THIS week marked the deadliest week yet in Philippine President Rodrigo Duterte’s brutal war on drugs. At least 91 people, including one teenager, were shot dead in an escalation of the ruthless campaign to clear the nation’s streets of drugs, one user at a time.
Throughout his presidency, and the campaign that preceded it, Duterte has touted the merits of his approach, asserting on numerous occasions his desire to kill all those who take or deal in drugs, and once even comparing his death campaign to that of Hitler’s in WWII.
Now, over a year since he took office, estimates of those dead hover around 9,000 with law enforcement claiming 3,451 killings during raids, according to official Philippine National Police (PNP) figures, and the remainder attributed to vigilante gangs.
The killings and violence have, unsurprisingly, targeted mostly poverty-stricken neighbourhoods – the victims usually shot and then drugs and guns often planted to make it look like the assailants had acted in self-defence.
Other than a brief hiatus in January following the death of a South Korean businessman at the hands rogue anti-narcotics police, the campaign has continued on relentlessly and seems to have taken on a new intensity in recent weeks.
Despite receiving widespread international condemnation for the extrajudicial killings, and intense scrutiny over the death of a 17-year-old this week, Duterte has come out to defend his approach with more fervour than ever.
— Phelim Kine 林海 (@PhelimKine) August 10, 2017
On Wednesday, he said it was good that 32 criminals had been killed in a province north of Manila, adding: “Let’s kill another 32 every day. Maybe we can reduce what ails this country.”
On Thursday, he said he would not just pardon police officers who killed drug offenders during the anti-narcotics campaign, but also promote them.
But Duterte’s campaign is not just limited to the mass killings that have grabbed the headlines. He has also introduced mandatory drug testing in schools and universities, as well as reintroduced the death penalty for drug related offences. The Philippines Drug Enforcement Agency have also been making concerted efforts to stem the flow of drugs into the country across the borders.
While the brutality of it may make us balk in disgust, Duterte’s prohibitive approach to the drug problem is nothing new. We’ve been here before, countless times.
The global “war on drugs” has been raging for generations, and continues to sanction the killings and violence that have stemmed from this defective policy that has served few and punished many.
A series of international meetings, championed by the US and starting as far back as 1909, culminated in three international drug treaties – in 1961, 1971 and 1988 – approved by almost every nation.
And yet, all these years on, the “war” continues to rage.
Bar a handful of politicians who found that harsh policy and fearmongering was an effective way to gain votes, the policy of strict prohibition has served very few.
Rather than the desired reduction in the international drug market and the danger it poses, production and consumption of drugs such as heroin and cocaine increased and their price fell by 80 percent over a quarter of a century.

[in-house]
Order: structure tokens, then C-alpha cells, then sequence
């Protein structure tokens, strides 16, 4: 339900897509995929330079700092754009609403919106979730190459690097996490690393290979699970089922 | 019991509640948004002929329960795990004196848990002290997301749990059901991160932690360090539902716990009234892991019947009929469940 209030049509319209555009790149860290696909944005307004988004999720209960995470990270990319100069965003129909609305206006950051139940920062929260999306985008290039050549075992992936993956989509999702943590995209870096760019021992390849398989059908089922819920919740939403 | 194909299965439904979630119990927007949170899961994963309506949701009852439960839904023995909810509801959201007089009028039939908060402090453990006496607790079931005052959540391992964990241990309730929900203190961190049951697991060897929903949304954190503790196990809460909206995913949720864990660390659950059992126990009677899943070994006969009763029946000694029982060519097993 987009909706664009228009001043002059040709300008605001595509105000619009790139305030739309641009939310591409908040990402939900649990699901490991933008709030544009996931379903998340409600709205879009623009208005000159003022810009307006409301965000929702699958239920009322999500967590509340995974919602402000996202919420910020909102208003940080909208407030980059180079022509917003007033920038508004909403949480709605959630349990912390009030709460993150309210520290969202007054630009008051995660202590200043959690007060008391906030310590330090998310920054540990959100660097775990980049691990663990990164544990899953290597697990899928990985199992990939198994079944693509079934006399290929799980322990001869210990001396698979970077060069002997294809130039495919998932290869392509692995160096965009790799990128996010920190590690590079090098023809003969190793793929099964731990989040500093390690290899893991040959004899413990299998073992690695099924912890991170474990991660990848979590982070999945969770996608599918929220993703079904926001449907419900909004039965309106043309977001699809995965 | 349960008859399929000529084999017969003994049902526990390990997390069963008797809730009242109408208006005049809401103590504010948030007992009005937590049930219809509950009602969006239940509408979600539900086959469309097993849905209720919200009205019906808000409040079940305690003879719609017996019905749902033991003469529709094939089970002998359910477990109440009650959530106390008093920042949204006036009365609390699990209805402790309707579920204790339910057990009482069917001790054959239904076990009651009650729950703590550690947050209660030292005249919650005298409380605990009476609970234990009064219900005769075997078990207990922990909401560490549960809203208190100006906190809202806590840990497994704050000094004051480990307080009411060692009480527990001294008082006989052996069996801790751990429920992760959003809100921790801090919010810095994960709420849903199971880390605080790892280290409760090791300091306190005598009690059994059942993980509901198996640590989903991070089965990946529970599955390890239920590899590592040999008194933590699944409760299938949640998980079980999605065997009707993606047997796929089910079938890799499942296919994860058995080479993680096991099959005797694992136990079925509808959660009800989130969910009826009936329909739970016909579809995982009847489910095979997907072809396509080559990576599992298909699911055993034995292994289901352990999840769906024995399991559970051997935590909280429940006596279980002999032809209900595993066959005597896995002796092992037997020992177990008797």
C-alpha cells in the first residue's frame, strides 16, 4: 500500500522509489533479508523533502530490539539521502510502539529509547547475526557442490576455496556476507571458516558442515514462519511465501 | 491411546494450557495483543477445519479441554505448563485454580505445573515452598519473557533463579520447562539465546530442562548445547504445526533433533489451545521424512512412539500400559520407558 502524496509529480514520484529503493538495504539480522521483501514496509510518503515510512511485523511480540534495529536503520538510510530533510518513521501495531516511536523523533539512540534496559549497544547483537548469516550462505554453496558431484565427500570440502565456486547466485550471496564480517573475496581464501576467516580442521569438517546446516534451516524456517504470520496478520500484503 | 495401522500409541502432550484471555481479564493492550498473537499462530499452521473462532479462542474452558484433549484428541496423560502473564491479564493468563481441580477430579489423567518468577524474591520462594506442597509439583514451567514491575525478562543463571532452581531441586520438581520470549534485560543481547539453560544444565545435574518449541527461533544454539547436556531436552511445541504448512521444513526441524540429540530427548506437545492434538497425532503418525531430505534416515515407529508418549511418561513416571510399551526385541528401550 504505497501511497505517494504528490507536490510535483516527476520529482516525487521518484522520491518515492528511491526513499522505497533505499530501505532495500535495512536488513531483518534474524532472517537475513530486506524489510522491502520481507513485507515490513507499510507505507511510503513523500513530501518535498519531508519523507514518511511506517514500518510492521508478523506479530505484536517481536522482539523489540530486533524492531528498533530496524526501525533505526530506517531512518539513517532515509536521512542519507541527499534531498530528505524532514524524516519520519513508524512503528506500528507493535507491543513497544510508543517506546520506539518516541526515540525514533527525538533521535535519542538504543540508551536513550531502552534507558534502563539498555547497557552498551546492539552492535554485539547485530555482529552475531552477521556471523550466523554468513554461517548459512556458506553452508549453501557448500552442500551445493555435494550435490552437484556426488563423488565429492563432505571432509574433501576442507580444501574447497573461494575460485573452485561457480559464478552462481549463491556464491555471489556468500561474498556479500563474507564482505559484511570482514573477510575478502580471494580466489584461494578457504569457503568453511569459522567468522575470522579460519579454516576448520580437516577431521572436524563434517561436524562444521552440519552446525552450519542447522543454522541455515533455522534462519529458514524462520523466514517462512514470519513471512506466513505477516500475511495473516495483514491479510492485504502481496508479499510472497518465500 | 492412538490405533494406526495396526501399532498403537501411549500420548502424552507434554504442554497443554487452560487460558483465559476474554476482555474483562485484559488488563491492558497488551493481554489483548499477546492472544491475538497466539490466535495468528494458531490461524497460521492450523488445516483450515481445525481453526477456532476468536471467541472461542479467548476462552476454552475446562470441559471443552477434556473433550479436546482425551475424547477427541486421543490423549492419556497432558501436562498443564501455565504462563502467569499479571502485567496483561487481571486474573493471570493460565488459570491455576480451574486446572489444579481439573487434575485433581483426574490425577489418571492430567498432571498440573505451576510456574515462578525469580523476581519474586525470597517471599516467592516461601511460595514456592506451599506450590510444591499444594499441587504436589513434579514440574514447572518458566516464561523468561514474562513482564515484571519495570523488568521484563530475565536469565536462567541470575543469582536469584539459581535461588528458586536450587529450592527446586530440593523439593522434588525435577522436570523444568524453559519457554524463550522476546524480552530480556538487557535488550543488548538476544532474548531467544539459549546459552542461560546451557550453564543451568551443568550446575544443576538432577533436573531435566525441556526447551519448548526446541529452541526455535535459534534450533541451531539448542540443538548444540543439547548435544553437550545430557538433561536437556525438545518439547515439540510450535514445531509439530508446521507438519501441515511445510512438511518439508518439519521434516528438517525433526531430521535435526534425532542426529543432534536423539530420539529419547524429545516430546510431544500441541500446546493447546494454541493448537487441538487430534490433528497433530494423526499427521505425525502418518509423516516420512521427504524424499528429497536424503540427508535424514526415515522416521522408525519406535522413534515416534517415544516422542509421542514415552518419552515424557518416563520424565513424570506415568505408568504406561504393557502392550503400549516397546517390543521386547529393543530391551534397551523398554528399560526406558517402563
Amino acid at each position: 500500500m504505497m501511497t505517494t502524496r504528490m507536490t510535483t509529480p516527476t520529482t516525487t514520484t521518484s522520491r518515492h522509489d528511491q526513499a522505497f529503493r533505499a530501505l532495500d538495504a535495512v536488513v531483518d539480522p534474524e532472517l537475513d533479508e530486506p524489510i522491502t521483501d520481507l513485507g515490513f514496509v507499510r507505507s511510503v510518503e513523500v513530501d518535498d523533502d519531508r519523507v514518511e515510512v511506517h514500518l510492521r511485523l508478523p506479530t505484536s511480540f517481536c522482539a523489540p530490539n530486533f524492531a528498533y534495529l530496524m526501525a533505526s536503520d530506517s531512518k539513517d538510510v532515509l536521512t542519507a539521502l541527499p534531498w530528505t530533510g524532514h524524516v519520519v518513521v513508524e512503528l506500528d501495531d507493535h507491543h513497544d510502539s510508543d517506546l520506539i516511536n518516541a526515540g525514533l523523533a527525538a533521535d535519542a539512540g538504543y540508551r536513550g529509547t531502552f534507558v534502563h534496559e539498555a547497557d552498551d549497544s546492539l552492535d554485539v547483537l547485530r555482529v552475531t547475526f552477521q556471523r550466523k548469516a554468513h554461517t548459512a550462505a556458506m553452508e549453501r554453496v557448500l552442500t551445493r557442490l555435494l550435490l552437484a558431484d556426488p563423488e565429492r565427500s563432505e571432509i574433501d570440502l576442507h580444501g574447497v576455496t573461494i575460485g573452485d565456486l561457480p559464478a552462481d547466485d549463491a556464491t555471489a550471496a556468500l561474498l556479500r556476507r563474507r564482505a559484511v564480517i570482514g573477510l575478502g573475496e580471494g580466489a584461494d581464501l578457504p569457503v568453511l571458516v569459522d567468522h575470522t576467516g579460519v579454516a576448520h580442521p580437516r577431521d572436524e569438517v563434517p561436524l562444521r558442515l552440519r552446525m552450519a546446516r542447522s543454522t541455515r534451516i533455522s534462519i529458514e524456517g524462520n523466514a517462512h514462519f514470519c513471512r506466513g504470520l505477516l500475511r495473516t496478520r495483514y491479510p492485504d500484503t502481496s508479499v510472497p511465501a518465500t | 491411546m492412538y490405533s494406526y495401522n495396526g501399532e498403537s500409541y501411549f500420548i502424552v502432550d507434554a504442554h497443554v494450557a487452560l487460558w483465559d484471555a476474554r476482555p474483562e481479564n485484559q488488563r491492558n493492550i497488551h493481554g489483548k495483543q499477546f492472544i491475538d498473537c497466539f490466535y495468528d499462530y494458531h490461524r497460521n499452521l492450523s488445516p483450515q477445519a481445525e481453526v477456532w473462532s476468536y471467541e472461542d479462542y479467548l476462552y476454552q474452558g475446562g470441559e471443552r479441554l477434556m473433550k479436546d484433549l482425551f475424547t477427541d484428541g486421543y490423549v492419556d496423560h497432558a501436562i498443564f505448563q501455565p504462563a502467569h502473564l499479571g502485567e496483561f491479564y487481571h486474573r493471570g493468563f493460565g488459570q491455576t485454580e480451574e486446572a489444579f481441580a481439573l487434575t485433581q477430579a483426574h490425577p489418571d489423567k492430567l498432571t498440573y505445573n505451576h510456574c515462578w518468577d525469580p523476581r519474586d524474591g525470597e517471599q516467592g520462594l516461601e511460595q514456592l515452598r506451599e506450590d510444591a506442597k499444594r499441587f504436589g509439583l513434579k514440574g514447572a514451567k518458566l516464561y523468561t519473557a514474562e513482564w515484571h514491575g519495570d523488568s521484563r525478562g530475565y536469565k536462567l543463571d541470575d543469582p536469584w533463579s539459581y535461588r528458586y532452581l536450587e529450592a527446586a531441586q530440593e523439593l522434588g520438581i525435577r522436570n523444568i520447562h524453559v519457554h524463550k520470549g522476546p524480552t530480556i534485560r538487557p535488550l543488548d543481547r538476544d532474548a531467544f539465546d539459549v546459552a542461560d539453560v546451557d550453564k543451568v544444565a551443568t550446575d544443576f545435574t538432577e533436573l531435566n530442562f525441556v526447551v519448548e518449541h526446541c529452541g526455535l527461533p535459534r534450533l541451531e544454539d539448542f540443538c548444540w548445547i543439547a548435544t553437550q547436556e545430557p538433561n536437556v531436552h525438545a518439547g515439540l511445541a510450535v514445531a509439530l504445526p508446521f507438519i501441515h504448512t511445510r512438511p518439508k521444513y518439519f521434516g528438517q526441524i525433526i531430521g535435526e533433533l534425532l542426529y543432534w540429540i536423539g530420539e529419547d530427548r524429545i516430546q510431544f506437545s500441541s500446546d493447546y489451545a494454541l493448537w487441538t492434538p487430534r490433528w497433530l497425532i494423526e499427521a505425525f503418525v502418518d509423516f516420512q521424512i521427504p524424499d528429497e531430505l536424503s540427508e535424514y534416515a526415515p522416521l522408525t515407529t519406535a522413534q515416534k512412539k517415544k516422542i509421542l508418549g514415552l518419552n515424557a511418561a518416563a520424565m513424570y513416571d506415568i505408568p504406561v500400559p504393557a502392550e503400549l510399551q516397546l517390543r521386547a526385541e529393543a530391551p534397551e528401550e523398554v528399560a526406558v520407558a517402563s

In the EU alone, more than 100 new psychoactive drugs are identified every year, some of them much more dangerous than older drugs.
It is the countries that produce and traffic the narcotics that have felt the harshest repercussions of global prohibition. During the six years of Mexican President Felipe Calderon’s tenure and his ramped-up efforts in the “war on drugs”, the country saw at least 80,000 Mexicans slaughtered by either drug cartels, police or the army.
Rather than end corruption and violence, this approach has encouraged it, often proving rampant in the police force, the courts and at the highest levels of government.
Does Duterte believe that he is immune to falling victim to such consequences? Does he really think the Philippines will be any different?
Despite his efforts, imports of methamphetamine from China were up four-fold in 2016 compared to the previous year, and Duterte’s own police chief has acknowledged the difficulty of the task at hand.
Duterte himself admitted this month that they simply cannot control the flow of drugs into the country.
The war on drugs is a futile one. There is no way it can be won, and experience has taught us that.
Thankfully that experience is now driving policy in some of the countries most ravaged by the failed strategies of old.
Uruguay became the first nation to regulate recreational cannabis; Portugal has decriminalised drug use and redefined it as a health issue; eight states in the US have approved the taxation and regulation of recreational cannabis; and in 2018, Canada is expected to become the first G7 nation to regulate recreational cannabis.
It appears Duterte is jumping on the prohibition bandwagon just as the global drug control system is beginning to unravel.
Rather than solve the Philippines’ drug epidemic, prohibition has played a part in it getting to such disturbing levels; lining the pockets of corrupt officials and drug traffickers while tearing apart communities and destroying lives. It’s hard to see how the gunning down of poor, young men on unprecedented levels is going to move the discussion in the right direction.
The world has seen for itself that the drug prohibition movement is nothing more than a costly policy that has exacerbated the very issue it was designed to solve. And I find it highly unlikely that Duterte’s latest deadly experiment will provide any evidence to the contrary.